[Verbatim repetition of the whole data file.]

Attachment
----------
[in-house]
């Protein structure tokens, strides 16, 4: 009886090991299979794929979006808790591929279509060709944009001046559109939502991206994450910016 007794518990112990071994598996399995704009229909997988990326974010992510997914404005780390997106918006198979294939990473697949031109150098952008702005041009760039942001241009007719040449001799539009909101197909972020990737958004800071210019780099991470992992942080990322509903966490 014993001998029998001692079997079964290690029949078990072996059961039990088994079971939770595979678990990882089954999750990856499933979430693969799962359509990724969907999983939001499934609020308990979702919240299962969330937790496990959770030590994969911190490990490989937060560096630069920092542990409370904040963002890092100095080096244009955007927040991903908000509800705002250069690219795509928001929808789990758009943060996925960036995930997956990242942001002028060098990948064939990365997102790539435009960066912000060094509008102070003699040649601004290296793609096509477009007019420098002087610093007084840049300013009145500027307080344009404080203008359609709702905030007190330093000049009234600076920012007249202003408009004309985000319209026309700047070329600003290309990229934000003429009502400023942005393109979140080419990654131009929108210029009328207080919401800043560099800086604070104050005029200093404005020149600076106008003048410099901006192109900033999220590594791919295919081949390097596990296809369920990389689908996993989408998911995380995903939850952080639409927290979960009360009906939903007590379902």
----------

[in-house]
């Protein structure tokens, strides 16, 4: 009886090991299979794929979006808790591929279509060709944009001046559109939502991206994450910016 007794518990112990071994598996399995704009229909997988990326974010992510997914404005780390997106918006198979294939990473697949031109150098952008702005041009760039942001241009007719040449001799539009909101197909972020990737958004800071210019780099991470992992942080990322509903966490 014993001998029998001692079997079964290690029949078990072996059961039990088994079971939770595979678990990882089954999750990856499933979430693969799962359509990724969907999983939001499934609020308990979702919240299962969330937790496990959770030590994969911190490990490989937060560096630069920092542990409370904040963002890092100095080096244009955007927040991903908000509800705002250069690219795509928001929808789990758009943060996925960036995930997956990242942001002028060098990948064939990365997102790539435009960066912000060094509008102070003699040649601004290296793609096509477009007019420098002087610093007084840049300013009145500027307080344009404080203008359609709702905030007190330093000049009234600076920012007249202003408009004309985000319209026309700047070329600003290309990229934000003429009502400023942005393109979140080419990654131009929108210029009328207080919401800043560099800086604070104050005029200093404005020149600076106008003048410099901006192109900033999220590594791919295919081949390097596990296809369920990389689908996993989408998911995380995903939850952080639409927290979960009360009906939903007590379902």